When the fish biologist held out the net for me to scoop up a freshly-caught trout, I tried to act as nonchalant as the other scientists. For them, it seemed, using an electronic backpack to shock and net dozens of fish was just another day in the office. But for me in my second week as a new Outreach Coordinator with the U.S. Fish and Wildlife Service, it felt like I had just stepped into a sci-fi movie.
I’m a writer, not a scientist. I majored in English and haven’t taken a biology class since high school. But even though I don’t share my colleagues’ scientific expertise, I joined the U.S. Fish and Wildlife Service because I do share their commitment to conservation and their love for the outdoors. While humans and their pursuits have not always been the greatest friends of fish and wildlife, I’m excited to find the place of the humanities in the world of environmental conservation. I’m grateful for the opportunity to combine my writing background with my environmental interests as I share the stories of the conservationists and creatures at our Long Island Field Office.
If I seem like an unconventional representative of field biology, the office I’m representing might appear an equally unlikely candidate for environmental conservation. The Long Island Field Office in Shirley, New York is a unique and sometimes overlooked site for biological research.
Few might think of the New York City metropolitan area as a hotspot for wildlife. And the LIFO certainly operates within a smaller space than some of the more prominent areas in New York state or the Northeast region. Yet with only two full-time biologists, the Long Island Field Office is a special and important wildlife locale for the state and the region.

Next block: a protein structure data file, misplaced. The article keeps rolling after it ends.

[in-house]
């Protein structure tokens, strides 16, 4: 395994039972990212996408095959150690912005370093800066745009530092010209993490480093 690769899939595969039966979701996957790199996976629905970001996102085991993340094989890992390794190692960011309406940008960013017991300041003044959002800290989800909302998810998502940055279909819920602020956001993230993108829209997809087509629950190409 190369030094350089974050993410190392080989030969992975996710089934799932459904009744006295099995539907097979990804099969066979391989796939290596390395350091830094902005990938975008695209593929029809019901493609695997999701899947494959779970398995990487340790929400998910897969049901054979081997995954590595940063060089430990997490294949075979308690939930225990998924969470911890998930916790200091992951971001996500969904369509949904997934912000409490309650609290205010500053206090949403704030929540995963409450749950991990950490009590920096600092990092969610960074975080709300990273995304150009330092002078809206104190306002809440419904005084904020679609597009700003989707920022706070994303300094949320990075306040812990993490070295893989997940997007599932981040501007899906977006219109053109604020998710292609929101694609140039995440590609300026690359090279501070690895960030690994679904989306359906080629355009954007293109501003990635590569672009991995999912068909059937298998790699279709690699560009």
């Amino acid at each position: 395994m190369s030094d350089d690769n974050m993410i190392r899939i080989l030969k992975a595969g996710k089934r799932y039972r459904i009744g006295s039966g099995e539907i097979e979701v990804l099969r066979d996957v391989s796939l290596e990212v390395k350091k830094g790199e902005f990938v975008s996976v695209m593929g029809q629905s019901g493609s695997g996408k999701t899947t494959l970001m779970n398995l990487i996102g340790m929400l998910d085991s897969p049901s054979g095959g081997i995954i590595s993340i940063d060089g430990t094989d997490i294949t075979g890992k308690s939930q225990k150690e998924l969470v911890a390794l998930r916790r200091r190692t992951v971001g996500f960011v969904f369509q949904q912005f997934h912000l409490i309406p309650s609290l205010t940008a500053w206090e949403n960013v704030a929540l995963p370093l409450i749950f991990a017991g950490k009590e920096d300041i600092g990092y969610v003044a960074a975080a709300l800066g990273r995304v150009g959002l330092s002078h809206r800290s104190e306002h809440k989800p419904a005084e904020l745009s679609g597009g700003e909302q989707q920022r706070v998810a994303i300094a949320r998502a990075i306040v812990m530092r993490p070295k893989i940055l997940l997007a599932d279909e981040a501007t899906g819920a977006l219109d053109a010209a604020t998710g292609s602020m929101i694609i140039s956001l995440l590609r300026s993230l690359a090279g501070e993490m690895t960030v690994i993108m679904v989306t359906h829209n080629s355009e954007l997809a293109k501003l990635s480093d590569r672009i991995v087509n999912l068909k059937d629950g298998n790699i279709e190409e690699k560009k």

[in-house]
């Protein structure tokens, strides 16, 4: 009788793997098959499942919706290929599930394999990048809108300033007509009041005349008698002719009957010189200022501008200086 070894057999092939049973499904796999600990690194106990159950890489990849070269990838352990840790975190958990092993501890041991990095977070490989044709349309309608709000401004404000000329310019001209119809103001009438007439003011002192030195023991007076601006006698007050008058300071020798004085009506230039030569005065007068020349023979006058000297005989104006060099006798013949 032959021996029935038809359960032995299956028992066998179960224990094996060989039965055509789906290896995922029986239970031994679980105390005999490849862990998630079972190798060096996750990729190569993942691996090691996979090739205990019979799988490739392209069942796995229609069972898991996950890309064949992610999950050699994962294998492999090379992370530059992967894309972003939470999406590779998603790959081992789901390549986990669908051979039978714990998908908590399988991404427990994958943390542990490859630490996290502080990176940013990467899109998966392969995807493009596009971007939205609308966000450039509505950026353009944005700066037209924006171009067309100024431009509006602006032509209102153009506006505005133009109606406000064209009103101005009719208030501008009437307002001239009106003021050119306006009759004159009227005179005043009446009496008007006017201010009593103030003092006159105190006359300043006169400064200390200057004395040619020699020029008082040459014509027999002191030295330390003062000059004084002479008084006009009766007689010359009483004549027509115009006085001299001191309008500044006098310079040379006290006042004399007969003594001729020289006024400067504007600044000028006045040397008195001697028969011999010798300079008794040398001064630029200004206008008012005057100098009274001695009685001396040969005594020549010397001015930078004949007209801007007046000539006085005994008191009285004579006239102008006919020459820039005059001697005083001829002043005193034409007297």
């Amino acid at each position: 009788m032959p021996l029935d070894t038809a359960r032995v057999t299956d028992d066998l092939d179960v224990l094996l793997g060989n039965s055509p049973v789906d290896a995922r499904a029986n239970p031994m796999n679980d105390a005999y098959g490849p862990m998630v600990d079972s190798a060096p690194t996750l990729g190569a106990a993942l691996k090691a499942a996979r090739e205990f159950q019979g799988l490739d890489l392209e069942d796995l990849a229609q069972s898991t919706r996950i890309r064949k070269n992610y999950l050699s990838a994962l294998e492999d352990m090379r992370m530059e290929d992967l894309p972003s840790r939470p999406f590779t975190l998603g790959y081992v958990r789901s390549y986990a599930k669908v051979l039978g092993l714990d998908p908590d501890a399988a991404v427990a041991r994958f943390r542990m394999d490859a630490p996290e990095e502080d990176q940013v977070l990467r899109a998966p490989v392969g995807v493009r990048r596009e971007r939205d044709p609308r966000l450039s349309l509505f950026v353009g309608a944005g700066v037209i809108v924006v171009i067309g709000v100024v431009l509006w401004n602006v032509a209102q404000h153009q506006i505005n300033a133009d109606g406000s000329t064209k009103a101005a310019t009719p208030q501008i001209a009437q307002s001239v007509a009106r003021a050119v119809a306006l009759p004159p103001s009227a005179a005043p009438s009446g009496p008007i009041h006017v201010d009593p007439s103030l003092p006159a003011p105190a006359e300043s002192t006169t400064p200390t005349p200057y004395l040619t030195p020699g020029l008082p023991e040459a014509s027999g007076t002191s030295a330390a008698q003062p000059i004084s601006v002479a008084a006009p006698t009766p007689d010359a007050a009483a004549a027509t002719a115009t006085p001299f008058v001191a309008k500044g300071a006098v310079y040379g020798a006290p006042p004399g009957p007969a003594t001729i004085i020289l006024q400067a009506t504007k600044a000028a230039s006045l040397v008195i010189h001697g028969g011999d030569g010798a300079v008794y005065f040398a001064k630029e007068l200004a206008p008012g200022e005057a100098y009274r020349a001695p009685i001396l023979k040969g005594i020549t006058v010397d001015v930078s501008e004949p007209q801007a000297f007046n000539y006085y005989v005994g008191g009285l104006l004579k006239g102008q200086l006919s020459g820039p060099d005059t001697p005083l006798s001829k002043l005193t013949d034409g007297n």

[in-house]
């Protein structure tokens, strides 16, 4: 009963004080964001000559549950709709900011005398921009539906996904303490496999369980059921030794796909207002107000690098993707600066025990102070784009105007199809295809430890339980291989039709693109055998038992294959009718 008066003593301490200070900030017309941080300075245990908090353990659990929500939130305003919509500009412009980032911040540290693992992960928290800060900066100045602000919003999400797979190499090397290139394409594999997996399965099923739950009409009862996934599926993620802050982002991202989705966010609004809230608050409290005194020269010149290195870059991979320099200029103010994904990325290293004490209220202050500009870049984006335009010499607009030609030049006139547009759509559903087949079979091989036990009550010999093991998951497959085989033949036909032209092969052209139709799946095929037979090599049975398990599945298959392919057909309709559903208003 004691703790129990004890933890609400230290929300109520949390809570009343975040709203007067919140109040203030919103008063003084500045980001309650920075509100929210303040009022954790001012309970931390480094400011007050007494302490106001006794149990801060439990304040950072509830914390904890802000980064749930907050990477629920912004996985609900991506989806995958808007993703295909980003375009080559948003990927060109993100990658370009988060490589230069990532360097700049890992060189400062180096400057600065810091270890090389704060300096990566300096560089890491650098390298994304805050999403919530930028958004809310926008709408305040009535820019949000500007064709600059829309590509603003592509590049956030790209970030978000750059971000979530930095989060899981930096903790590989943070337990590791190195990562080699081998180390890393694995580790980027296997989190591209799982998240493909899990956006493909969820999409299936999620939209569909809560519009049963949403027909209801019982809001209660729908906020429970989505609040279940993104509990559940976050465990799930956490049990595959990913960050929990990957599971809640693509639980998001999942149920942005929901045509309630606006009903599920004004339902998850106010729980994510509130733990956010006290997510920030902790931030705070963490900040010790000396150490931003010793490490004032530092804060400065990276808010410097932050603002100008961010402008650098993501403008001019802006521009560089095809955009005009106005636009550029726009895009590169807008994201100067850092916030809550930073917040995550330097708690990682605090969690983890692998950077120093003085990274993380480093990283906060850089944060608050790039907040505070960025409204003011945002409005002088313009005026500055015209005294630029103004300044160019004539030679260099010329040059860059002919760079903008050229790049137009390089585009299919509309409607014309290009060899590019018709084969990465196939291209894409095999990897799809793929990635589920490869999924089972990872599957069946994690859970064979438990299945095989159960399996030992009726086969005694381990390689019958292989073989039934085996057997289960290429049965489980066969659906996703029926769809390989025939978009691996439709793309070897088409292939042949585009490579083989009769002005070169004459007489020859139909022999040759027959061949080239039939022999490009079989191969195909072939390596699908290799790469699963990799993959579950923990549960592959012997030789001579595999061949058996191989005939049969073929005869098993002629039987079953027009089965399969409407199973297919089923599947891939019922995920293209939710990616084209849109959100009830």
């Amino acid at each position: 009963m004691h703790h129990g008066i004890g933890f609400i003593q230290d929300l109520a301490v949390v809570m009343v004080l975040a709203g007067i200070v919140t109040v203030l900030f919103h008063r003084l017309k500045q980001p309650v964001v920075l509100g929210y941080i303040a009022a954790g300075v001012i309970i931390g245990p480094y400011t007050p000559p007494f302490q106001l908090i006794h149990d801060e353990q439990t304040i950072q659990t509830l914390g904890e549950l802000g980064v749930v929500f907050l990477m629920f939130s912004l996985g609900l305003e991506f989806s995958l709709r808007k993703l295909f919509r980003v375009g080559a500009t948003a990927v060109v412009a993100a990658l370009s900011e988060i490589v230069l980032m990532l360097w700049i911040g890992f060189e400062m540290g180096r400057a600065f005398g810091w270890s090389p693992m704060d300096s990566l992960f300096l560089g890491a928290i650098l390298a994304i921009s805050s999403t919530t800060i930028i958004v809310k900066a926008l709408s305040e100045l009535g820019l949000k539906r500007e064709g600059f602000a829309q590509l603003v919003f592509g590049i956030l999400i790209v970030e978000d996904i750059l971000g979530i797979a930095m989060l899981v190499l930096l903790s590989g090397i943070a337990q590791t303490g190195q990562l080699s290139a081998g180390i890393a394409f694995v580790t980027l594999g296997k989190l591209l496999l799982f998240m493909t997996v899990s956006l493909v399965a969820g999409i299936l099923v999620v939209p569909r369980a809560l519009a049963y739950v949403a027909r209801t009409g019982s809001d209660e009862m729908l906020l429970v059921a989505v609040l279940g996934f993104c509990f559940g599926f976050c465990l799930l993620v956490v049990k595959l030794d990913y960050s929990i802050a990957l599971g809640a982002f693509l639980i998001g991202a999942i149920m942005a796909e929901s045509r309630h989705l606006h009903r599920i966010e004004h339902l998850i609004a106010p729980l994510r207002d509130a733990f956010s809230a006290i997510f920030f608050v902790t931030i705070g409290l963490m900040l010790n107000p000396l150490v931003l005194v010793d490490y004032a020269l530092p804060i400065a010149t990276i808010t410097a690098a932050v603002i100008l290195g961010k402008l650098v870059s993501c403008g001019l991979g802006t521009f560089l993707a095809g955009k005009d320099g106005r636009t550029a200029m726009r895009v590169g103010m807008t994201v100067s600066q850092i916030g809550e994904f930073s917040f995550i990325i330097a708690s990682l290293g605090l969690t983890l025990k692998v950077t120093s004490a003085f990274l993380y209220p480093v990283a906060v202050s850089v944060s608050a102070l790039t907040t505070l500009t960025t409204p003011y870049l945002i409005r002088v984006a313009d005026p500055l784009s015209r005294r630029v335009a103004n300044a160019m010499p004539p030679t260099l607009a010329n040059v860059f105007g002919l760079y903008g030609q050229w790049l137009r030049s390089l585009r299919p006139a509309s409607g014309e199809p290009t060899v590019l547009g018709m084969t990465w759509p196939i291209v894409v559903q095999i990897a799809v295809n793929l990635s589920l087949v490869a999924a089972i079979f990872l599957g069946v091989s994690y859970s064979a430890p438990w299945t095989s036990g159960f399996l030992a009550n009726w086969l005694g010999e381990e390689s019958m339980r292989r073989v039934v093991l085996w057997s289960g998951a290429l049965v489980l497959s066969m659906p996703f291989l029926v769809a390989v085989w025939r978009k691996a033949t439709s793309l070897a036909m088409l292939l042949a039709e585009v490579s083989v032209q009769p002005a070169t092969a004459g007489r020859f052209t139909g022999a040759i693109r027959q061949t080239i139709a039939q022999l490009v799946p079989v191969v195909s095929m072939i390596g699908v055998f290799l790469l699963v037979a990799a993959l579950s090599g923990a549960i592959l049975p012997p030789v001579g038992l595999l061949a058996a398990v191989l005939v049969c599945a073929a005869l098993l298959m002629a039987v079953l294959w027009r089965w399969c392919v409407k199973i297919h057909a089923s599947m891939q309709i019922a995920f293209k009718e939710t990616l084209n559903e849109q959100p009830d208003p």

Those who frequent or dream of frequenting New York City’s cultural centers and renowned restaurants might be surprised to know that two of New York’s precious threatened species—the piping plover shorebird and the seabeach amaranth plant—have crucial habitats on Long Island beaches. In fact, the entire Atlantic New York population of the precarious plover is concentrated on Long Island. LIFO biologists work tirelessly to protect these uniquely North American shorebirds, and one glance at these tiny creatures can tell you why.
Birds and bushes aren’t the only creatures that make the Long Island Field Office special. Because of the 8.5 million New Yorkers that fall within LIFO’s area of responsibility, the biologists there have an unrivaled amount of public interaction. The LIFO also collaborates with some high-profile parties on major projects, like the Army Corps of Engineers and their regular beachfront stabilization efforts. The biologists, the Brooklynites, and the birds all interact in a very careful balancing act at the Long Island Field Office.
During my time here as the Outreach Coordinator for the Long Island Field Office, I hope that more people—both conventional conservationists and seeming outsiders like me—become interested and involved in the important projects and precious creatures at our Long Island Field Office.